The current ICRS (the present incumbents are listed in [18]) has two sections, one for RS and the other for GIS [5]. Experts from both sections first combined their symposia and conferences, which originally focused separately more on RS and separately more on GIS, into one in Guangzhou, China in 2014.

The purpose of this merged event, or in other words, two events held in one location, was to review and report on advances in GIS and RS technologies as well as their applications in hydrology, water management and the environment, and to share experience of scientists, engineers, NGOs and policy makers worldwide in the fields of meteorology, hydrology, water management, environment, flood forecasting and management, GIS and RS [19].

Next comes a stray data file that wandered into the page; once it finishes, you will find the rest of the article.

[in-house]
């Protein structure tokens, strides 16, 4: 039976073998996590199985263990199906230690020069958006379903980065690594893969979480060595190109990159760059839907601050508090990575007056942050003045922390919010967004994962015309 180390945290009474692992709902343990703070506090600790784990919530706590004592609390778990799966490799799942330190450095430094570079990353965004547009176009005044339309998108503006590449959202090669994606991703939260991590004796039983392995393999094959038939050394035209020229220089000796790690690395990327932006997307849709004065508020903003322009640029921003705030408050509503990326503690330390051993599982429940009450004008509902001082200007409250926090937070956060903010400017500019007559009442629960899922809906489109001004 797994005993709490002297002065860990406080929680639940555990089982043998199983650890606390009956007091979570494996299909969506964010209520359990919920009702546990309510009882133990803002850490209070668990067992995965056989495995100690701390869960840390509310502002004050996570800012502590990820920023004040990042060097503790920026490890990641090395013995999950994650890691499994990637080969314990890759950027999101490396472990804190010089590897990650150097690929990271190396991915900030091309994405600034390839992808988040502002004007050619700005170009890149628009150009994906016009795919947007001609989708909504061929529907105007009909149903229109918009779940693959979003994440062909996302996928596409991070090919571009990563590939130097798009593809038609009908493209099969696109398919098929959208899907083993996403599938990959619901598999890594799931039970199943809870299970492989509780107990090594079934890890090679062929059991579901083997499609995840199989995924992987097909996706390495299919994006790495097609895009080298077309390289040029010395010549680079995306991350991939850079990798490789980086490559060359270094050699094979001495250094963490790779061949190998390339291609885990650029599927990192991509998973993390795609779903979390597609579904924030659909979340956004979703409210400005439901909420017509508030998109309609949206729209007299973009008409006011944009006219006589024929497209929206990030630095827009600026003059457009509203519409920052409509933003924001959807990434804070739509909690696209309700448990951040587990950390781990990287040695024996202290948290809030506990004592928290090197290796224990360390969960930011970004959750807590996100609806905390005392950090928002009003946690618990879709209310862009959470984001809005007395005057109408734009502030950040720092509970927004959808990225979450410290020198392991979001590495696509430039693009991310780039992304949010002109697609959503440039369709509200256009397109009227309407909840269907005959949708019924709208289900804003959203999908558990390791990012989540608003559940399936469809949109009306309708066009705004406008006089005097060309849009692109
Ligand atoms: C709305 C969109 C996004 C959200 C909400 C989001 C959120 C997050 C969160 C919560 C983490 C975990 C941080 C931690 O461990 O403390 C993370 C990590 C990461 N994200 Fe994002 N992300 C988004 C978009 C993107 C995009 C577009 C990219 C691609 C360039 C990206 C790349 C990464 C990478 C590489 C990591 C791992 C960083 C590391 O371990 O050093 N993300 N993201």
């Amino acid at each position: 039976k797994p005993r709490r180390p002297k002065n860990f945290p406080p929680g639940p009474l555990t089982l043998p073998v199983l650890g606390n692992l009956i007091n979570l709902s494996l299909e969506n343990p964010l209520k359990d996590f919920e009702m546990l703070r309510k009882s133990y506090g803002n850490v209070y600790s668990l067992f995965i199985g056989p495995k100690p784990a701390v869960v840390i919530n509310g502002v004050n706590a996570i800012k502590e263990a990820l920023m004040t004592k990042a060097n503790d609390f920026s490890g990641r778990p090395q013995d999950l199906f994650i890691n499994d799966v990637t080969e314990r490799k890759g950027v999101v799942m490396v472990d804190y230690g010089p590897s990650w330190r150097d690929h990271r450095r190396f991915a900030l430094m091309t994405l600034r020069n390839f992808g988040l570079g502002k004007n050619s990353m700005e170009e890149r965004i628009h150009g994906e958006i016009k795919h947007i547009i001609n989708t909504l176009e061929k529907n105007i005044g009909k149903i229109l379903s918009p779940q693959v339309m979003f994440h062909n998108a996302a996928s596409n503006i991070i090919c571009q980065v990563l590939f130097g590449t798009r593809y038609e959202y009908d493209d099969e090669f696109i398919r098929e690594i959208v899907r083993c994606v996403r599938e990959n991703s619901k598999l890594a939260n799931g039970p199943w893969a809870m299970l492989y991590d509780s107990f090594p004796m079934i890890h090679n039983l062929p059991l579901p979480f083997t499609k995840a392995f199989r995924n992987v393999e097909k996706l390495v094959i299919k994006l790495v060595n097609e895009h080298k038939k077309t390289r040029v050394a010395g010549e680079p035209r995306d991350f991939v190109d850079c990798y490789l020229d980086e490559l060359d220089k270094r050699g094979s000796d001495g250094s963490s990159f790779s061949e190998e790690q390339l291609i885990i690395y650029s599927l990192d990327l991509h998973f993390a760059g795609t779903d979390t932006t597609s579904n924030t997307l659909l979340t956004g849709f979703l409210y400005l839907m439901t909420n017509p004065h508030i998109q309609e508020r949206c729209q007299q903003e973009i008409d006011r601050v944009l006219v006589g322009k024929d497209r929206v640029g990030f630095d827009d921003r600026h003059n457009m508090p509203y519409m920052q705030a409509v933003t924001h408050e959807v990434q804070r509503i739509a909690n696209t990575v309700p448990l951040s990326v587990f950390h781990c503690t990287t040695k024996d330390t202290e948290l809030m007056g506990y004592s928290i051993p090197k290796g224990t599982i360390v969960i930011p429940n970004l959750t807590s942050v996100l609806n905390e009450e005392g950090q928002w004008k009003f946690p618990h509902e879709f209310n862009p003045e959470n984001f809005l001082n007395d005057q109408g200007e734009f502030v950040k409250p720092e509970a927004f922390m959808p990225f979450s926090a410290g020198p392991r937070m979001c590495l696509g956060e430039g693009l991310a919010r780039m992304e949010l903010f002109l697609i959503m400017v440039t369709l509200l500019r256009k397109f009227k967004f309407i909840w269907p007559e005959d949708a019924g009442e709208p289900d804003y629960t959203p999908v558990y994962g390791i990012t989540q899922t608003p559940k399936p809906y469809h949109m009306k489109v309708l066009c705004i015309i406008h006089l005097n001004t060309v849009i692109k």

So far, the most recent stand-alone symposium entitled “Remote Sensing and Hydrology Symposium” (RSHS) has been organized in Córdoba, Spain, in May 2018. The potential to obtain relatively long time series using RS was highlighted there. To achieve this goal, however, it is necessary to consider the merging of data coming from different instruments with different accuracies, including those located on the Earth’s surface. The symposium was divided into several thematic areas:

  1. current and future missions for water cycle observation,
  2. observations of water cycle components,
  3. Earth Observation retrievals and data products linked to the water cycle,
  4. applications of RS data in water resources management,
  5. crop irrigation management by RS,
  6. water quality and soil cover assessment from RS data.